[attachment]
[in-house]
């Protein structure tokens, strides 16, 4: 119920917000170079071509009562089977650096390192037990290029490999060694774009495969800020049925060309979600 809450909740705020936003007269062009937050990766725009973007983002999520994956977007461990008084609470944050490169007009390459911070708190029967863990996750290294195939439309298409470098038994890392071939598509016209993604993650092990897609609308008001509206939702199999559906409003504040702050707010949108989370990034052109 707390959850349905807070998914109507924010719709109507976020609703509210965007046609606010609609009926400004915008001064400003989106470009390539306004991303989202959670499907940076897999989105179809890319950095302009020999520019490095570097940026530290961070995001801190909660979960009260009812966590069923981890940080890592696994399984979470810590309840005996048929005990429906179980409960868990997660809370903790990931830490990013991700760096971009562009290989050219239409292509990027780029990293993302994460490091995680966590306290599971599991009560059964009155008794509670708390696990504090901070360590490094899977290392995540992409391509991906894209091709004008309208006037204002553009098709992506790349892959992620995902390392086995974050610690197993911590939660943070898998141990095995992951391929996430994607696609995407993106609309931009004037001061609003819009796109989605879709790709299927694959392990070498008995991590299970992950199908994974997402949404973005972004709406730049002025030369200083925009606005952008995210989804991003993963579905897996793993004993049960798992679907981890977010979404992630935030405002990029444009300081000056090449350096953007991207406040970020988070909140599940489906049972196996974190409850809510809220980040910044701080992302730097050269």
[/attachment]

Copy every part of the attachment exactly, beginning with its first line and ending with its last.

[in-house]
């Protein structure tokens, strides 16, 4: 119920917000170079071509009562089977650096390192037990290029490999060694774009495969800020049925060309979600 809450909740705020936003007269062009937050990766725009973007983002999520994956977007461990008084609470944050490169007009390459911070708190029967863990996750290294195939439309298409470098038994890392071939598509016209993604993650092990897609609308008001509206939702199999559906409003504040702050707010949108989370990034052109 707390959850349905807070998914109507924010719709109507976020609703509210965007046609606010609609009926400004915008001064400003989106470009390539306004991303989202959670499907940076897999989105179809890319950095302009020999520019490095570097940026530290961070995001801190909660979960009260009812966590069923981890940080890592696994399984979470810590309840005996048929005990429906179980409960868990997660809370903790990931830490990013991700760096971009562009290989050219239409292509990027780029990293993302994460490091995680966590306290599971599991009560059964009155008794509670708390696990504090901070360590490094899977290392995540992409391509991906894209091709004008309208006037204002553009098709992506790349892959992620995902390392086995974050610690197993911590939660943070898998141990095995992951391929996430994607696609995407993106609309931009004037001061609003819009796109989605879709790709299927694959392990070498008995991590299970992950199908994974997402949404973005972004709406730049002025030369200083925009606005952008995210989804991003993963579905897996793993004993049960798992679907981890977010979404992630935030405002990029444009300081000056090449350096953007991207406040970020988070909140599940489906049972196996974190409850809510809220980040910044701080992302730097050269």